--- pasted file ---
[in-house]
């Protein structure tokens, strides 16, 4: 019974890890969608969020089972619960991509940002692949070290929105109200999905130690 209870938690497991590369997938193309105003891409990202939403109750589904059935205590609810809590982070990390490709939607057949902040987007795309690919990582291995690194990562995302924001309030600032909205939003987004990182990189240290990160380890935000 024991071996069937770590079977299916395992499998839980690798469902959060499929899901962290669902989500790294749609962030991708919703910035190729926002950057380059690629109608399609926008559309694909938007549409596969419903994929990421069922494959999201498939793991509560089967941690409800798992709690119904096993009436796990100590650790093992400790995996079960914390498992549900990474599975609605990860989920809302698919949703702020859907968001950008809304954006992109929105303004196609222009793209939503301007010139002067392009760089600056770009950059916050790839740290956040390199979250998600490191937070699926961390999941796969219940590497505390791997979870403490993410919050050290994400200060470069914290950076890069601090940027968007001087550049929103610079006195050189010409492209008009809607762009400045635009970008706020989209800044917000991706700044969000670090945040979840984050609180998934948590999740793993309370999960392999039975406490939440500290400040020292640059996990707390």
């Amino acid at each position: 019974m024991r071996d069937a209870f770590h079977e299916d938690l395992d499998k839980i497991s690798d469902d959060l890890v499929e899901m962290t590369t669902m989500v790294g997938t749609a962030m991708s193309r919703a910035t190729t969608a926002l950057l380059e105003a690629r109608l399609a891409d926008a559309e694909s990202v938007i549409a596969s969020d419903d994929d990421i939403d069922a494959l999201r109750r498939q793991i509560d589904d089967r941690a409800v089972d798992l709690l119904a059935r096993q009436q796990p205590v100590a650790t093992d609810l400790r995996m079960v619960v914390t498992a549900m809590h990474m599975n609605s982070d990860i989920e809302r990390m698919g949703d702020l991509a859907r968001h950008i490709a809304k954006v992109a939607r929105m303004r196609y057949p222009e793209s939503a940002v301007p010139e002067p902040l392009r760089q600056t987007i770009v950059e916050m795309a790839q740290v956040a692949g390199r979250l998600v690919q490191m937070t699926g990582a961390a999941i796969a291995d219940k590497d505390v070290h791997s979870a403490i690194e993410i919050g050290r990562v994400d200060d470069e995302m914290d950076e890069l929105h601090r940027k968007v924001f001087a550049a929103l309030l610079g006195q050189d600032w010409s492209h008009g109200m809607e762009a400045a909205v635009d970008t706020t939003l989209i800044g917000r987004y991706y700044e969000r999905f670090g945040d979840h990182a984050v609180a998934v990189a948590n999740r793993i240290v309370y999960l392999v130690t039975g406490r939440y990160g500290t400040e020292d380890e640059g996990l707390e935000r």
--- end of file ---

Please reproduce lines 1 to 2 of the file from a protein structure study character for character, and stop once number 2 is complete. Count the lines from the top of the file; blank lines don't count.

[in-house]
């Protein structure tokens, strides 16, 4: 019974890890969608969020089972619960991509940002692949070290929105109200999905130690 209870938690497991590369997938193309105003891409990202939403109750589904059935205590609810809590982070990390490709939607057949902040987007795309690919990582291995690194990562995302924001309030600032909205939003987004990182990189240290990160380890935000 024991071996069937770590079977299916395992499998839980690798469902959060499929899901962290669902989500790294749609962030991708919703910035190729926002950057380059690629109608399609926008559309694909938007549409596969419903994929990421069922494959999201498939793991509560089967941690409800798992709690119904096993009436796990100590650790093992400790995996079960914390498992549900990474599975609605990860989920809302698919949703702020859907968001950008809304954006992109929105303004196609222009793209939503301007010139002067392009760089600056770009950059916050790839740290956040390199979250998600490191937070699926961390999941796969219940590497505390791997979870403490993410919050050290994400200060470069914290950076890069601090940027968007001087550049929103610079006195050189010409492209008009809607762009400045635009970008706020989209800044917000991706700044969000670090945040979840984050609180998934948590999740793993309370999960392999039975406490939440500290400040020292640059996990707390």